Estrogen Plays Key Role in Male Brain Development

By Jeffrey Norris

Not testosterone, but rather estrogen, the “female” hormone, is most directly responsible for the development of brain circuits in males that guide aggressive and territorial behaviors – at least in mice.

Nirao Shah

This latest discovery about sex hormones and behavioral and brain differences between the sexes appears online today (October 1) in the scientific journal Cell. The public may be largely unaware of the importance of estrogen for males, but in recent years scientists who study brain differences between sexes have identified a special role for estrogen in governing certain behaviors in male rodents. Now, for the first time, a new genetic strategy brought to bear by UCSF researcher Nirao Shah, MD, PhD, and graduate student Melody Wu has empowered the researchers to identify in cellular detail the male-female differences in the size, properties and functions of neural circuits within brain structures associated with sex specific behaviors. The researchers found that a naturally occurring, brief spike in testosterone secretion from the testes of a male mouse shortly after birth was sufficient to drive development of “male” brain circuits. Females do not secrete hormones after birth. Without the conversion of this testosterone burst into estrogen, much of male mouse brain circuitry develops similarly to normal female mice. Female mice provided with a shot of either testosterone or estrogen shortly after birth became “masculinized.” In humans, boys similarly secrete testosterone shortly after birth, Shah says.

Estrogen Is Made from Testosterone

Males and females, mice and humans, all make estrogen from testosterone, thanks to an enzyme called aromatase. Women have a lot more estrogen in the circulation, of course. Aromatase is familiar to many women with breast cancer. Breast cancer growth driven by estrogen is thwarted by giving women drugs known as aromatase inhibitors, which prevent the conversion of testosterone to estrogen. Shah modified the genetic code for the aromatase enzyme in mice, so that the cells making the modified enzyme could be detected with a tag. The engineered aromatase still functions normally. In earlier experiments, other researchers knocked out the enzyme entirely, and male mice lacking aromatase as a result failed to exhibit sex-specific behaviors. Male mice make so little estrogen that it’s tough to measure in the blood. But some of the testosterone secreted after birth travels to the brain, and if aromatase is present, then the testosterone can be converted to estrogen, leading to male-specific development within selected neural circuits. “Previously, we knew that aromatase was required, but we didn’t know where it was located,” Shah says. “The technique improved our ability to see the needle in the haystack. The biggest surprise is the select number of cells expressing this enzyme. From what we see, less than 0.1 percent of the cells in the mouse brain are estrogen-synthesizing cells.” The mouse brain contains about 100 million cells, he says. The research points to ways in which male and female mice respond differently and predictably to identical stimuli, particularly to chemical messages from other mice, called pheromones, for instance. The research also reveals that different behaviors are affected differently, depending on molecular differences in different parts of the brain.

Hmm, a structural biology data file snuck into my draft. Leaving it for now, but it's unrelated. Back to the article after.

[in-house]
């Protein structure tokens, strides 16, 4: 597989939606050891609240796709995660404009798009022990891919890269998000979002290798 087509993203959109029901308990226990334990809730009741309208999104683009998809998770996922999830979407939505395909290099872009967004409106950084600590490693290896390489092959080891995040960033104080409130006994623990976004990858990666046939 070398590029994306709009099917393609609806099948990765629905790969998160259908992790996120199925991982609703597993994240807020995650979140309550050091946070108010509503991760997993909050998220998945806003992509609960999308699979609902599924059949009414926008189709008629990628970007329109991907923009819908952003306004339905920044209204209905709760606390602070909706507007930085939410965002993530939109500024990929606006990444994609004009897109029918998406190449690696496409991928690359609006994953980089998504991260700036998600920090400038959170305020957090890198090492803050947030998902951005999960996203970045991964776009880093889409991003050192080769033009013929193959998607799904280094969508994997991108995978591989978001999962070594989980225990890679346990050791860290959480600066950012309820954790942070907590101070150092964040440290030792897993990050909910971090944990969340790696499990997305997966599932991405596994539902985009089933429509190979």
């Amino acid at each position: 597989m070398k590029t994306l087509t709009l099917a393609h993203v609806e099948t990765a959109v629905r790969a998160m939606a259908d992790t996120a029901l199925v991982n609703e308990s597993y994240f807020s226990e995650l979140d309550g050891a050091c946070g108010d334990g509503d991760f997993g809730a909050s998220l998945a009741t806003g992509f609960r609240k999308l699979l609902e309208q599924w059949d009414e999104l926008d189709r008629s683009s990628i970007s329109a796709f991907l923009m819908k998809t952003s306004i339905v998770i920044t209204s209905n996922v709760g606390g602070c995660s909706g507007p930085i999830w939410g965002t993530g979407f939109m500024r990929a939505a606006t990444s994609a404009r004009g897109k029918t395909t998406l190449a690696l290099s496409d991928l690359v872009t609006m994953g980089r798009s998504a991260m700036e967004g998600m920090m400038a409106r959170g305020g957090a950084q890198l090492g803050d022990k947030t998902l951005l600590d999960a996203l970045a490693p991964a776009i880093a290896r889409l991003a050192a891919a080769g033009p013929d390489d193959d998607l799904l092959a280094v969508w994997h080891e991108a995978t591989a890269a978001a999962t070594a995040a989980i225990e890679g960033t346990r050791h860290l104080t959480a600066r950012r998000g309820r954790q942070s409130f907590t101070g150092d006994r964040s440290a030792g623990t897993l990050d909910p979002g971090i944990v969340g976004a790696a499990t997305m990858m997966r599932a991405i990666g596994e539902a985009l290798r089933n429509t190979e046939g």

Brain Differences in Men and Women

What lessons are there for humans? It may take many years of additional research to find out, Shah says. Naturally, mice are more instinctual than humans. But while it is difficult to overstate the roles of acculturation and socialization in human development, countless parents suspect that on average most girls and boys are inherently different when it comes to behavior. It may be that humans retain sex differences in brain circuitry left over from an earlier era of mammalian evolution. MRI images of humans reveal differences between men and women in the average size of certain anatomical features in the brain, but the opportunities to learn more about human brains and behavior through experimentation are somewhat limited. “You don’t have to have anatomical differences to have behavioral differences,” Shah says. “There may be genetic differences that you can’t see with MRI.” Shah hopes that what can be learned about differences in the brain circuitry and brain functions in male and female mice may one day provide clues about the origins of human diseases that arise in the brain. Males are more likely to be diagnosed with autism, attention deficit disorder and Parkinson’s disease, for instance. Females are more likely to suffer from Alzheimer’s disease, anxiety and depression. The scope of Shah’s research is expanding. He has just been awarded a five-year, $2.5 million “Pioneer Award” from the National Institutes of Health to blaze a new behavioral research trail. He will be studying how voles – rodents that resemble mice -- become and remain attached to one another. Unlike a mouse, a vole chooses one mate for life.

Estrogen Masculinizes Neural Pathwaysand Sex-Specific Behaviors

Melody V. Wu, Devanand S. Manoli, Eleanor J. Fraser, Jennifer K. Coats, Jessica Tollkuhn, Shin-Ichiro Honda,Nobuhiro Harada, and Nirao M. Shah

Cell, (Published online October 1, 2009)

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Related Links:

Shah Laboratory
UCSF Department of Anatomy